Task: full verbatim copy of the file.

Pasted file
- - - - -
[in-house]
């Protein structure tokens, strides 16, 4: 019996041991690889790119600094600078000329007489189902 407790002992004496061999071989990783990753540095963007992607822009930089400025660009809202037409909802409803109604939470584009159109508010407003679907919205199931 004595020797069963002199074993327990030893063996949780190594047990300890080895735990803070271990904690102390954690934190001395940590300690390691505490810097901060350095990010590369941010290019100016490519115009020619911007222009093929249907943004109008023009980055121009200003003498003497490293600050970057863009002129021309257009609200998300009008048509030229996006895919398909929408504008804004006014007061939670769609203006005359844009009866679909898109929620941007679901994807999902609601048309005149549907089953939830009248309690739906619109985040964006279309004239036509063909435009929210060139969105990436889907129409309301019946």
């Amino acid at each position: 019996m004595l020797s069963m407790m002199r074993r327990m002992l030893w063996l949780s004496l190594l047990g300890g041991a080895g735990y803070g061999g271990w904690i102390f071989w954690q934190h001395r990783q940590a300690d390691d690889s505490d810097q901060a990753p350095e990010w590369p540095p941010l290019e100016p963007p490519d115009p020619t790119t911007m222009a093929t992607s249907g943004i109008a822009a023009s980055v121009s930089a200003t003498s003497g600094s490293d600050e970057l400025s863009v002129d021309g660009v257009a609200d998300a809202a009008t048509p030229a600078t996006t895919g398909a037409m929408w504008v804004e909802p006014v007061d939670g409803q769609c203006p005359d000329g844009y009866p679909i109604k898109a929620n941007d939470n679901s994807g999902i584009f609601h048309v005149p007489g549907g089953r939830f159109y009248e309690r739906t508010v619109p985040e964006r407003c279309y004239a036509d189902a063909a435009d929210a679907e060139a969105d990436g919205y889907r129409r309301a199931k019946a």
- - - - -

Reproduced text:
[in-house]
């Protein structure tokens, strides 16, 4: 019996041991690889790119600094600078000329007489189902 407790002992004496061999071989990783990753540095963007992607822009930089400025660009809202037409909802409803109604939470584009159109508010407003679907919205199931 004595020797069963002199074993327990030893063996949780190594047990300890080895735990803070271990904690102390954690934190001395940590300690390691505490810097901060350095990010590369941010290019100016490519115009020619911007222009093929249907943004109008023009980055121009200003003498003497490293600050970057863009002129021309257009609200998300009008048509030229996006895919398909929408504008804004006014007061939670769609203006005359844009009866679909898109929620941007679901994807999902609601048309005149549907089953939830009248309690739906619109985040964006279309004239036509063909435009929210060139969105990436889907129409309301019946």
């Amino acid at each position: 019996m004595l020797s069963m407790m002199r074993r327990m002992l030893w063996l949780s004496l190594l047990g300890g041991a080895g735990y803070g061999g271990w904690i102390f071989w954690q934190h001395r990783q940590a300690d390691d690889s505490d810097q901060a990753p350095e990010w590369p540095p941010l290019e100016p963007p490519d115009p020619t790119t911007m222009a093929t992607s249907g943004i109008a822009a023009s980055v121009s930089a200003t003498s003497g600094s490293d600050e970057l400025s863009v002129d021309g660009v257009a609200d998300a809202a009008t048509p030229a600078t996006t895919g398909a037409m929408w504008v804004e909802p006014v007061d939670g409803q769609c203006p005359d000329g844009y009866p679909i109604k898109a929620n941007d939470n679901s994807g999902i584009f609601h048309v005149p007489g549907g089953r939830f159109y009248e309690r739906t508010v619109p985040e964006r407003c279309y004239a036509d189902a063909a435009d929210a679907e060139a969105d990436g919205y889907r129409r309301a199931k019946a």